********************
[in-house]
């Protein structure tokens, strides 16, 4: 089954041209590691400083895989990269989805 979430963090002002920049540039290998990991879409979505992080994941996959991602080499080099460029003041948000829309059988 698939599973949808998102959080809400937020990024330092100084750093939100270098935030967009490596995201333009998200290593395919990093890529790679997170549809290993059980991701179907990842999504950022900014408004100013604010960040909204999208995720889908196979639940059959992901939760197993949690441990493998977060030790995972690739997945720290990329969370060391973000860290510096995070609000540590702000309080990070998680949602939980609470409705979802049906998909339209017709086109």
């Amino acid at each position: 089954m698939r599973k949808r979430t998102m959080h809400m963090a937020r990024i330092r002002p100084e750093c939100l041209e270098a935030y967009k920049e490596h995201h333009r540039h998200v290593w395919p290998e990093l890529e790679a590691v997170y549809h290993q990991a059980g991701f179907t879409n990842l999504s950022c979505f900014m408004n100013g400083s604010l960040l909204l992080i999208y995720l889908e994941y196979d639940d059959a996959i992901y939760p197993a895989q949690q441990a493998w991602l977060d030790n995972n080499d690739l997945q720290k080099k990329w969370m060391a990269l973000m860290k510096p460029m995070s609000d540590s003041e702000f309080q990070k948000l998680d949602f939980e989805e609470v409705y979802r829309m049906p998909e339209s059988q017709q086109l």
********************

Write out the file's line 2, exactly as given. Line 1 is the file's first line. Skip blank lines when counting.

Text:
């Protein structure tokens, strides 16, 4: 089954041209590691400083895989990269989805 979430963090002002920049540039290998990991879409979505992080994941996959991602080499080099460029003041948000829309059988 698939599973949808998102959080809400937020990024330092100084750093939100270098935030967009490596995201333009998200290593395919990093890529790679997170549809290993059980991701179907990842999504950022900014408004100013604010960040909204999208995720889908196979639940059959992901939760197993949690441990493998977060030790995972690739997945720290990329969370060391973000860290510096995070609000540590702000309080990070998680949602939980609470409705979802049906998909339209017709086109």